The United States’ entrance into Syria has created a lot of tension with Russia and has already led to many squabbles — even hints that threaten war. Is there a point? What interests does the United States have in Syria? The Syrian civil war has seen the deaths of many people. The United States is a gentle giant and likes to take the moral high ground. It’s conceivable that the U.S. eventually wants to stop the killing and help the natives remain home instead of becoming refugees. That’s a good thing. Creating a safe country that can take back its people helps support further United States interests and avoids draining much-needed resources. This is a logical plan. It is also in the best interests of the United States to eliminate ISIS. Syria has become a hub for ISIS. As a consequence, ISIS seems to be the main reason for continued American involvement. Whatever the reason, any progress in Syria has been slow and costly.

Initially, Russian involvement seemed good. But now, Russia has become a huge hindrance for the United States’ plan of action against Assad and ISIS in Syria. Now it leaves us wondering: Why doesn’t the United States take stronger action anyway? A war between the United States and Russia would become one of the worst wars to date. The Russians have some shady friends. This week, an Iranian drone was shot down by the United States, and this has Russia yelling “Foul!” for its friends. Iran-Russia relations date back many years, and Russia is using that relationship, along with a bit of military assistance in Syria, to gain leverage against the United States. Russia has threatened retaliation over this drone incident.

Can the United States work around Russia, deal with the ISIS threat, and manage to get Assad’s group out of power? Maybe. It’s not all bad on the Syrian front: Air strikes by United States and coalition forces have managed to take out ISIS targets. This includes chief cleric Turk al-Bin’ali, who’s been known to incite violence along with being a key recruiter. So, while this may prove that the United States in making some progress in Syria, ISIS is ruthless, and there are other scouts within the organization.

The best way to destroy ISIS is to act quickly and decisively — take out large numbers of their forces and keep pressing until they are no longer a threat. Small attacks here and there allow them to recover, nullifying any progress. Russian interference and Syria’s fluctuation creates a challenge by slowing down the process, complicating the battlefield picture, and piling on the problems.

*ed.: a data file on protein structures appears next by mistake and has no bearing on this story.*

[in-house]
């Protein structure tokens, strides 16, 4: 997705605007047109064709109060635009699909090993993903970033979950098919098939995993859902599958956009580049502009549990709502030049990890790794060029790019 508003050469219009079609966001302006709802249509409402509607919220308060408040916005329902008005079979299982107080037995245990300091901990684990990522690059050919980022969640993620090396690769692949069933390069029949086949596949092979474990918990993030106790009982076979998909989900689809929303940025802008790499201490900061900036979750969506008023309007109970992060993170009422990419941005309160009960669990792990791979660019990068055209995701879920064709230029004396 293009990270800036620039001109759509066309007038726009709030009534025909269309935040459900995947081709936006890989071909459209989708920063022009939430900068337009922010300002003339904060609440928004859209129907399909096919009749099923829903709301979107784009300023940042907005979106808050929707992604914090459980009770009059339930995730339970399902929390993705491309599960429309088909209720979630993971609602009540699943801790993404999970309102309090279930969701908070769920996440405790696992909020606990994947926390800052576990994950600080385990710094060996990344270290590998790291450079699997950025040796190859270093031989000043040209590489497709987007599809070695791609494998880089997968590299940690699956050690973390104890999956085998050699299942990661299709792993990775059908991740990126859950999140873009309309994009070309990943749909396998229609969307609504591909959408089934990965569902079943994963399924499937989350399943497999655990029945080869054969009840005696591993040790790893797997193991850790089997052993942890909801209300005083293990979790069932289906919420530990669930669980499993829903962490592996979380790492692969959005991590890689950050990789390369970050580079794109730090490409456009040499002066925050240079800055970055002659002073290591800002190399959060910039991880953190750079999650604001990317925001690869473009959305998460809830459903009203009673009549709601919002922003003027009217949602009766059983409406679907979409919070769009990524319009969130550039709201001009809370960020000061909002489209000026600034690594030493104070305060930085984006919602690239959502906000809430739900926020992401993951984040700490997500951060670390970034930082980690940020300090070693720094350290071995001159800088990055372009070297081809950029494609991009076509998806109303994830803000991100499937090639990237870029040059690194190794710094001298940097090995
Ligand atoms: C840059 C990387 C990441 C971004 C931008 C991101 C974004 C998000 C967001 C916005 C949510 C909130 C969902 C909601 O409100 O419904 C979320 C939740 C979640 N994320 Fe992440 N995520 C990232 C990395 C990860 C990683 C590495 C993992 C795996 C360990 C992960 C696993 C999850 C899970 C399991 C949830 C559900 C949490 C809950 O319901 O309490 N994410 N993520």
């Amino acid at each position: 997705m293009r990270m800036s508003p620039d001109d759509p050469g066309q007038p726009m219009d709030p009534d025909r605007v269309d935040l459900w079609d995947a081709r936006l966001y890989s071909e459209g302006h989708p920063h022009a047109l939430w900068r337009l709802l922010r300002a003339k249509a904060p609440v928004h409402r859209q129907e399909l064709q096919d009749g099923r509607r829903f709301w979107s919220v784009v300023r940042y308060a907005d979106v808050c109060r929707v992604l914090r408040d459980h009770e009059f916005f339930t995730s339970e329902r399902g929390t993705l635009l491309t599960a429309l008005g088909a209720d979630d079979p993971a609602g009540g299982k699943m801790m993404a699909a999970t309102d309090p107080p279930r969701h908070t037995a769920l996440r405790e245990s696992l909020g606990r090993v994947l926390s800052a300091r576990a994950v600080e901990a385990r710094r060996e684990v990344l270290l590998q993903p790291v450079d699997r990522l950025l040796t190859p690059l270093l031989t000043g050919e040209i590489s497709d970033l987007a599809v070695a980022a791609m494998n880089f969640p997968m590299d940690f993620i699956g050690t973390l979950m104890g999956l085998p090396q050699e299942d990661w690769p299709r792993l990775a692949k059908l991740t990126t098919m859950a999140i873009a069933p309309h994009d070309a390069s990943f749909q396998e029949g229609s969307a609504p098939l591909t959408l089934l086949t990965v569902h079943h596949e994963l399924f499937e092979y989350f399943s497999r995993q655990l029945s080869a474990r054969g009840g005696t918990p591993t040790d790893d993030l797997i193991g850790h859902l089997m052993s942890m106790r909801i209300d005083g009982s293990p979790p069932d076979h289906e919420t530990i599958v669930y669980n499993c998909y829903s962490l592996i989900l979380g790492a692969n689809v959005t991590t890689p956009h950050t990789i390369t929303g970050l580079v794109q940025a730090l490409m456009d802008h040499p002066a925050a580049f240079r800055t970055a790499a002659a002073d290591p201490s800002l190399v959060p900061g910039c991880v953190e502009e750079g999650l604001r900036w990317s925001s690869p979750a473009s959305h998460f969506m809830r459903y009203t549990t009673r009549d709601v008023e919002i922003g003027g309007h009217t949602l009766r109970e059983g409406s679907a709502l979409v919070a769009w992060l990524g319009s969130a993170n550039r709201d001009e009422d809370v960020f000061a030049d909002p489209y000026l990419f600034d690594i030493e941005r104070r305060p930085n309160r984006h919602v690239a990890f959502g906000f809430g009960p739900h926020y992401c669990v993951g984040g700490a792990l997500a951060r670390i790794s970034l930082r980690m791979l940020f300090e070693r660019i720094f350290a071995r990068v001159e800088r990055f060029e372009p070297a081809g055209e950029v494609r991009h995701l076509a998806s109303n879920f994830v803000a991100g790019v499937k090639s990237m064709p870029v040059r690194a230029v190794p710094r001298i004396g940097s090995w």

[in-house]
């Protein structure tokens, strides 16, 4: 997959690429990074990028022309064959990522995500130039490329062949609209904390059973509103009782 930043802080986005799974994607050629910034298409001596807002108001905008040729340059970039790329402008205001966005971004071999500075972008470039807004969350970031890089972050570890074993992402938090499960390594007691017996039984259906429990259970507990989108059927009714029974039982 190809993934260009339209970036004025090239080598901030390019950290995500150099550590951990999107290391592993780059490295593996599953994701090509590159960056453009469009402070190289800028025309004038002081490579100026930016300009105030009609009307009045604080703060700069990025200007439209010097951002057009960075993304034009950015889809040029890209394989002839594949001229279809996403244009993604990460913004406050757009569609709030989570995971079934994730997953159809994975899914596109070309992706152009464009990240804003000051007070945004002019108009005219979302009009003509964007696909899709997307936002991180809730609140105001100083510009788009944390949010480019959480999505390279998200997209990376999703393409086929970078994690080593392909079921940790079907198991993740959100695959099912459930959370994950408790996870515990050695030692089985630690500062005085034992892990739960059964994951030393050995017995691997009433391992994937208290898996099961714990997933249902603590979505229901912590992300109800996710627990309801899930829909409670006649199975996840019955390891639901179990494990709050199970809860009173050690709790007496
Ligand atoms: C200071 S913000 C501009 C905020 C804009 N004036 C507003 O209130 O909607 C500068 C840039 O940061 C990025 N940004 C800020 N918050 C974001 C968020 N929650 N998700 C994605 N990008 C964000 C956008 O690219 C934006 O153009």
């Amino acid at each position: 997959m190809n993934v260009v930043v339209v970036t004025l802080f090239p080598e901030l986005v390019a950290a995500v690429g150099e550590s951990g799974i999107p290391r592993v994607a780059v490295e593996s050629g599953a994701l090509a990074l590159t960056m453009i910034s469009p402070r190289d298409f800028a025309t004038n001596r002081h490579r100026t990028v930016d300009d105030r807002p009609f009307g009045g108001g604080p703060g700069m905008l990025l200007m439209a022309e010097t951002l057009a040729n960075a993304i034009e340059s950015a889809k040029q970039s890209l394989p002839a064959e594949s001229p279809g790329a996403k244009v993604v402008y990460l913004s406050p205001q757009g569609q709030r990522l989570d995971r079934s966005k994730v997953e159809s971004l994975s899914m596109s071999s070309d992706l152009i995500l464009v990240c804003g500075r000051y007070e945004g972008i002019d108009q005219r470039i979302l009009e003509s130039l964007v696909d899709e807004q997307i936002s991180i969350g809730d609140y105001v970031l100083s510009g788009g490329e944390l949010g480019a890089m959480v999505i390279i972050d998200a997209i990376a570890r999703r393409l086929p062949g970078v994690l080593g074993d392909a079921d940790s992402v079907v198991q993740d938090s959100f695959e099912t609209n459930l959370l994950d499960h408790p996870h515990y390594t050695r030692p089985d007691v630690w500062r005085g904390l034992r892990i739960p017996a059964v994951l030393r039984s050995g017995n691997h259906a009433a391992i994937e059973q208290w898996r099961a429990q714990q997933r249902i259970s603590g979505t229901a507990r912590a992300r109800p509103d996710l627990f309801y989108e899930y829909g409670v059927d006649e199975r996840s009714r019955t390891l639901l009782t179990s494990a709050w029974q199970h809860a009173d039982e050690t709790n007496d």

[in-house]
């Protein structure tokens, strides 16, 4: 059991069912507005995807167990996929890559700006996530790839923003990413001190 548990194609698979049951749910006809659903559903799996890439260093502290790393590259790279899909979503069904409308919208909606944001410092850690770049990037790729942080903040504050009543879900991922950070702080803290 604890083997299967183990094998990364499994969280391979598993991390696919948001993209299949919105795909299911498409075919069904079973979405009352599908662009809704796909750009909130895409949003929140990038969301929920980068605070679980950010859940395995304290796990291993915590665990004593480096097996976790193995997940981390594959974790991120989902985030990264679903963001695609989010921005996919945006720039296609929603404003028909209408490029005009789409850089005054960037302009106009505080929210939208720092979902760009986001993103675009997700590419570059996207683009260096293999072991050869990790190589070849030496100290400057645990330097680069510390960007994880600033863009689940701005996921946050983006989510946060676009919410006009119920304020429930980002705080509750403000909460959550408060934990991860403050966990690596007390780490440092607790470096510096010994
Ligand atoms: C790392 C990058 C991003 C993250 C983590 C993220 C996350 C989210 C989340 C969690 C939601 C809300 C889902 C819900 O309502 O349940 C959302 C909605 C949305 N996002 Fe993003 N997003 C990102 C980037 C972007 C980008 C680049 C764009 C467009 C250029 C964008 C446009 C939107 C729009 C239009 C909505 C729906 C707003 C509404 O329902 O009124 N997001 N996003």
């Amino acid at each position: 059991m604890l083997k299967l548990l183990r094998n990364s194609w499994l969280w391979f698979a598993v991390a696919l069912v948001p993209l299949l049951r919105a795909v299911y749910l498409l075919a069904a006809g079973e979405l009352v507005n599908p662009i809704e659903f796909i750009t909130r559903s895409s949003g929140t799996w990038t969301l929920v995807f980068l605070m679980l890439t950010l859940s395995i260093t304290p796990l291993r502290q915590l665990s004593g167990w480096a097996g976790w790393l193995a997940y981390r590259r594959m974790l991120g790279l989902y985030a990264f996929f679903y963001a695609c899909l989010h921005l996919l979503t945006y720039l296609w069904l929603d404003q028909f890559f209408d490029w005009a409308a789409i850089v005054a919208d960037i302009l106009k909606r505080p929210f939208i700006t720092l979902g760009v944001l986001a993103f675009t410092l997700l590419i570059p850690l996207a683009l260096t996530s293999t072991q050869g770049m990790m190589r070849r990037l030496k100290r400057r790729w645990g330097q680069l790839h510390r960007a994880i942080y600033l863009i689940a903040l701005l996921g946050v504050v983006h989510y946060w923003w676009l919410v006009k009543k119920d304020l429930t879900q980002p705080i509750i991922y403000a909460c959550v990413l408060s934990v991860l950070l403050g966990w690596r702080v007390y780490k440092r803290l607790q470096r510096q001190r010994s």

Most people do not realize how advanced the Russian military has become. Russian soldiers are less emotional. That lack of empathy makes them a much more feared force than their United States counterparts. Russian soldiers need fewer amenities, rarely question orders, and complete their assignments faster. Good or bad, when orders come, they will defend Syria to the death. If the United States soldiers trying to eliminate ISIS are faced straight on with Russian forces defending Assad’s Syrian regime, we must hope WWIII is not ignited. The struggle for domination is already smoldering in the Syrian desert.

Currently, Russian resistance is preventing the United States from succeeding with its long-term plan for Syria. Russia is powerful, and the United States must respond to their power with caution. Any retaliatory moves by the other country would be devastating to the world. ISIS is the one who benefits from this standoff. This may possibly leave the United States with no other choice than to fight ISIS elsewhere. This begs the question: Is ousting Assad and ending the Syrian civil war even possible without inciting a larger war?